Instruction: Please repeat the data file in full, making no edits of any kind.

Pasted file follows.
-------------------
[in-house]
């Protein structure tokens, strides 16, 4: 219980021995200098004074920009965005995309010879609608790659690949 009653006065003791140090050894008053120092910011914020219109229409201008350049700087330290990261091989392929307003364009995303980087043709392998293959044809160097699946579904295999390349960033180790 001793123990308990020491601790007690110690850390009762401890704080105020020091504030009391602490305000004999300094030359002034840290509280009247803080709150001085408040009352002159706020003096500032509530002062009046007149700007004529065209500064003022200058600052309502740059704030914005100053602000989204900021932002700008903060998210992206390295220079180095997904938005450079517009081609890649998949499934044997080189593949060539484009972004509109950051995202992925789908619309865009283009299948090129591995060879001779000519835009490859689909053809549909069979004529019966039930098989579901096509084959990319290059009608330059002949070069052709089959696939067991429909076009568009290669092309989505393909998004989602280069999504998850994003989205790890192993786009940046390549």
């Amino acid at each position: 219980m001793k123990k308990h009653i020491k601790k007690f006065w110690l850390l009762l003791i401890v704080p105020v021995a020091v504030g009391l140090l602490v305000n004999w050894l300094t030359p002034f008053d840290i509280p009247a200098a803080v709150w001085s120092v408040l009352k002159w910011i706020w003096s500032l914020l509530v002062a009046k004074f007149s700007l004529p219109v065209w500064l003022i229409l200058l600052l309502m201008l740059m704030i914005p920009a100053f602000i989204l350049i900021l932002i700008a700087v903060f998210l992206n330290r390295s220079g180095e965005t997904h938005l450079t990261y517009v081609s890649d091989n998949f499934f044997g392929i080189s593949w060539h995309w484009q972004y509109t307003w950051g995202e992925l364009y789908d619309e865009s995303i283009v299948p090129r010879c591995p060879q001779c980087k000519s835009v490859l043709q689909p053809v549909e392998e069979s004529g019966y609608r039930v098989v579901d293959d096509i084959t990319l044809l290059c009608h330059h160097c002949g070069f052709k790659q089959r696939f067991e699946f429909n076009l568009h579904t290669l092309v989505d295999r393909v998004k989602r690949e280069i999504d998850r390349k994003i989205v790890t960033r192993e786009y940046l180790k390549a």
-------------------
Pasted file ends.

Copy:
[in-house]
């Protein structure tokens, strides 16, 4: 219980021995200098004074920009965005995309010879609608790659690949 009653006065003791140090050894008053120092910011914020219109229409201008350049700087330290990261091989392929307003364009995303980087043709392998293959044809160097699946579904295999390349960033180790 001793123990308990020491601790007690110690850390009762401890704080105020020091504030009391602490305000004999300094030359002034840290509280009247803080709150001085408040009352002159706020003096500032509530002062009046007149700007004529065209500064003022200058600052309502740059704030914005100053602000989204900021932002700008903060998210992206390295220079180095997904938005450079517009081609890649998949499934044997080189593949060539484009972004509109950051995202992925789908619309865009283009299948090129591995060879001779000519835009490859689909053809549909069979004529019966039930098989579901096509084959990319290059009608330059002949070069052709089959696939067991429909076009568009290669092309989505393909998004989602280069999504998850994003989205790890192993786009940046390549």
């Amino acid at each position: 219980m001793k123990k308990h009653i020491k601790k007690f006065w110690l850390l009762l003791i401890v704080p105020v021995a020091v504030g009391l140090l602490v305000n004999w050894l300094t030359p002034f008053d840290i509280p009247a200098a803080v709150w001085s120092v408040l009352k002159w910011i706020w003096s500032l914020l509530v002062a009046k004074f007149s700007l004529p219109v065209w500064l003022i229409l200058l600052l309502m201008l740059m704030i914005p920009a100053f602000i989204l350049i900021l932002i700008a700087v903060f998210l992206n330290r390295s220079g180095e965005t997904h938005l450079t990261y517009v081609s890649d091989n998949f499934f044997g392929i080189s593949w060539h995309w484009q972004y509109t307003w950051g995202e992925l364009y789908d619309e865009s995303i283009v299948p090129r010879c591995p060879q001779c980087k000519s835009v490859l043709q689909p053809v549909e392998e069979s004529g019966y609608r039930v098989v579901d293959d096509i084959t990319l044809l290059c009608h330059h160097c002949g070069f052709k790659q089959r696939f067991e699946f429909n076009l568009h579904t290669l092309v989505d295999r393909v998004k989602r690949e280069i999504d998850r390349k994003i989205v790890t960033r192993e786009y940046l180790k390549a």